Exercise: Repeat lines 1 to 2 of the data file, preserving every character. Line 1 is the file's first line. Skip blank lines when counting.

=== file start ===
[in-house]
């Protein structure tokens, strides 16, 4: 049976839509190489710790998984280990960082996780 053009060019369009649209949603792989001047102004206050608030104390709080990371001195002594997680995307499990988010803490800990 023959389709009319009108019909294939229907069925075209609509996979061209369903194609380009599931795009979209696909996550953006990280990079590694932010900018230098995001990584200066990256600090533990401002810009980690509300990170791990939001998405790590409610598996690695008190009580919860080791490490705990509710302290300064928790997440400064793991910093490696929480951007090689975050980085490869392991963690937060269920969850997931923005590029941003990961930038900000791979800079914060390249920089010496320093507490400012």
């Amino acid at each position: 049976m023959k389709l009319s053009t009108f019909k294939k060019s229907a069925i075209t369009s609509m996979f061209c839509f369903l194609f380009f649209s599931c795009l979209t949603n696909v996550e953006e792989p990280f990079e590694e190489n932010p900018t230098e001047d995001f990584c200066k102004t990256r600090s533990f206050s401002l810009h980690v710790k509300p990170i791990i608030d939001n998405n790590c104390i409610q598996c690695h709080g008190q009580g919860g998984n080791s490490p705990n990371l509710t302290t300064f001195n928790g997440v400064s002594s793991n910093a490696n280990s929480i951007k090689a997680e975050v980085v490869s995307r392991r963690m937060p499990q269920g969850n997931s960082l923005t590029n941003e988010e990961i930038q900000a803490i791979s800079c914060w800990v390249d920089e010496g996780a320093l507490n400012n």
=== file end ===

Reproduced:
[in-house]
């Protein structure tokens, strides 16, 4: 049976839509190489710790998984280990960082996780 053009060019369009649209949603792989001047102004206050608030104390709080990371001195002594997680995307499990988010803490800990 023959389709009319009108019909294939229907069925075209609509996979061209369903194609380009599931795009979209696909996550953006990280990079590694932010900018230098995001990584200066990256600090533990401002810009980690509300990170791990939001998405790590409610598996690695008190009580919860080791490490705990509710302290300064928790997440400064793991910093490696929480951007090689975050980085490869392991963690937060269920969850997931923005590029941003990961930038900000791979800079914060390249920089010496320093507490400012």